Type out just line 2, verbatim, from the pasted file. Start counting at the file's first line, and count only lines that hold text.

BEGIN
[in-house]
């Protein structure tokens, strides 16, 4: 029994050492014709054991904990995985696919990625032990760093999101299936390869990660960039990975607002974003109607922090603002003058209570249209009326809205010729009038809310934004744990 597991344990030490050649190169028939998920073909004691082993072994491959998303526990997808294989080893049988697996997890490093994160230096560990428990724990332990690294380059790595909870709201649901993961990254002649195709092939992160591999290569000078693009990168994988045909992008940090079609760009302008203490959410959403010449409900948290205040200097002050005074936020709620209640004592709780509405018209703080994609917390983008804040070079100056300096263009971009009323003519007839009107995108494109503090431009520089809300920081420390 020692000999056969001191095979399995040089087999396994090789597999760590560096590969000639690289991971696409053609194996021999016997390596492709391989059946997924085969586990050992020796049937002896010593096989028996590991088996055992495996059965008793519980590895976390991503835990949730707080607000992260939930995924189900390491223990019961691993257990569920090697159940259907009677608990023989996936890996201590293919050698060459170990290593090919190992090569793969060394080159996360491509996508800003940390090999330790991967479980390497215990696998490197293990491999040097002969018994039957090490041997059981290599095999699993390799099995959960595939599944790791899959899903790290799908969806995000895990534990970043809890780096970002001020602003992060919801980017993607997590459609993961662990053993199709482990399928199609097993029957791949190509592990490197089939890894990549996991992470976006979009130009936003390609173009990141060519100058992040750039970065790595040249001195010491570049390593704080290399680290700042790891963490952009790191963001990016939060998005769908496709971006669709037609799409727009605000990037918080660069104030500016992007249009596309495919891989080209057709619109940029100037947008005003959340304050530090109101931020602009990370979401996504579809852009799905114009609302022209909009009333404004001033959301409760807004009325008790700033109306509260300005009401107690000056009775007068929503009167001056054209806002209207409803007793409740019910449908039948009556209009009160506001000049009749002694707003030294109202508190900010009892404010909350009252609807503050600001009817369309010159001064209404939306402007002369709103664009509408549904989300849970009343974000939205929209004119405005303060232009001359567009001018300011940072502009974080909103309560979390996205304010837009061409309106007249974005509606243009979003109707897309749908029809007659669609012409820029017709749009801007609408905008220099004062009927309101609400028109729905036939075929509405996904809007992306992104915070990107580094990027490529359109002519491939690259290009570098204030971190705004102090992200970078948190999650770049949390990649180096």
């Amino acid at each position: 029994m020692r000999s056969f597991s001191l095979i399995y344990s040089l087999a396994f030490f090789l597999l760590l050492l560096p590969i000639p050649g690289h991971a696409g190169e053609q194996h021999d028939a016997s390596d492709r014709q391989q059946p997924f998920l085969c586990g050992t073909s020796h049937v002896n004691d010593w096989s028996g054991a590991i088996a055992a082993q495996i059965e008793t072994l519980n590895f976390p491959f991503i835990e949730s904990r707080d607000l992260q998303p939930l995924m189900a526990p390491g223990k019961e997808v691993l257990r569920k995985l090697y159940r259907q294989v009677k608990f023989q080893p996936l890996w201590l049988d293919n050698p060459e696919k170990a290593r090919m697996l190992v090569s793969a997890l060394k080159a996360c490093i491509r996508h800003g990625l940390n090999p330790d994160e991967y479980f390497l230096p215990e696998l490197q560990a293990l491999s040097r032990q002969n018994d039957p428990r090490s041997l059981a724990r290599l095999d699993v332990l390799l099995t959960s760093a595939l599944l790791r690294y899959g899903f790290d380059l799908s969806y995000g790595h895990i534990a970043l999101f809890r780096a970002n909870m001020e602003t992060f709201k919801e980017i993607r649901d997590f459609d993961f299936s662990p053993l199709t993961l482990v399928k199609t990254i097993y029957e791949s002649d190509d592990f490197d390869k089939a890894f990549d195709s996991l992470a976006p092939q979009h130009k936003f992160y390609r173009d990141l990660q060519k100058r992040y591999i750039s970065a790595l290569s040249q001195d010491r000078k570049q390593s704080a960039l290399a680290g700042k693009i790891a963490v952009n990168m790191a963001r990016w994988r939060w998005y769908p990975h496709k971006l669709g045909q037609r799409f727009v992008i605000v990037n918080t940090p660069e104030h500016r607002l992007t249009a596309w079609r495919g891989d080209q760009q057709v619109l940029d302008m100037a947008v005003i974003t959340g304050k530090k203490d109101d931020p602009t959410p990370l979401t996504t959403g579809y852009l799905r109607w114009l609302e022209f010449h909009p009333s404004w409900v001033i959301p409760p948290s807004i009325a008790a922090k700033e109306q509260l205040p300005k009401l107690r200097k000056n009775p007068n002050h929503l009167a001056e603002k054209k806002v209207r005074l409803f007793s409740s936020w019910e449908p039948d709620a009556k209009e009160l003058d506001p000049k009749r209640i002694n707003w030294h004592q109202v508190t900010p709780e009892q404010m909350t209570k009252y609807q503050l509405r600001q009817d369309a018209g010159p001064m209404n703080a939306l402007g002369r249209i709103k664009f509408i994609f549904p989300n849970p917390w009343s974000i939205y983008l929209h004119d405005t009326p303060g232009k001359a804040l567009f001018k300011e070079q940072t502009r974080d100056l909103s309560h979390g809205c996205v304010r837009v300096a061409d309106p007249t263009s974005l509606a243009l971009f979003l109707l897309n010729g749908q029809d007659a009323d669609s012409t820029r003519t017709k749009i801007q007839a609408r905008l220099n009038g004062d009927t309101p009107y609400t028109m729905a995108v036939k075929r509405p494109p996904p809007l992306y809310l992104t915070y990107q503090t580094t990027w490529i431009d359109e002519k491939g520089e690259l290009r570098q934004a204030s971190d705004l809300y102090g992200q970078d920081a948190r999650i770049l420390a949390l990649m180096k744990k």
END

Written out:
């Protein structure tokens, strides 16, 4: 029994050492014709054991904990995985696919990625032990760093999101299936390869990660960039990975607002974003109607922090603002003058209570249209009326809205010729009038809310934004744990 597991344990030490050649190169028939998920073909004691082993072994491959998303526990997808294989080893049988697996997890490093994160230096560990428990724990332990690294380059790595909870709201649901993961990254002649195709092939992160591999290569000078693009990168994988045909992008940090079609760009302008203490959410959403010449409900948290205040200097002050005074936020709620209640004592709780509405018209703080994609917390983008804040070079100056300096263009971009009323003519007839009107995108494109503090431009520089809300920081420390 020692000999056969001191095979399995040089087999396994090789597999760590560096590969000639690289991971696409053609194996021999016997390596492709391989059946997924085969586990050992020796049937002896010593096989028996590991088996055992495996059965008793519980590895976390991503835990949730707080607000992260939930995924189900390491223990019961691993257990569920090697159940259907009677608990023989996936890996201590293919050698060459170990290593090919190992090569793969060394080159996360491509996508800003940390090999330790991967479980390497215990696998490197293990491999040097002969018994039957090490041997059981290599095999699993390799099995959960595939599944790791899959899903790290799908969806995000895990534990970043809890780096970002001020602003992060919801980017993607997590459609993961662990053993199709482990399928199609097993029957791949190509592990490197089939890894990549996991992470976006979009130009936003390609173009990141060519100058992040750039970065790595040249001195010491570049390593704080290399680290700042790891963490952009790191963001990016939060998005769908496709971006669709037609799409727009605000990037918080660069104030500016992007249009596309495919891989080209057709619109940029100037947008005003959340304050530090109101931020602009990370979401996504579809852009799905114009609302022209909009009333404004001033959301409760807004009325008790700033109306509260300005009401107690000056009775007068929503009167001056054209806002209207409803007793409740019910449908039948009556209009009160506001000049009749002694707003030294109202508190900010009892404010909350009252609807503050600001009817369309010159001064209404939306402007002369709103664009509408549904989300849970009343974000939205929209004119405005303060232009001359567009001018300011940072502009974080909103309560979390996205304010837009061409309106007249974005509606243009979003109707897309749908029809007659669609012409820029017709749009801007609408905008220099004062009927309101609400028109729905036939075929509405996904809007992306992104915070990107580094990027490529359109002519491939690259290009570098204030971190705004102090992200970078948190999650770049949390990649180096």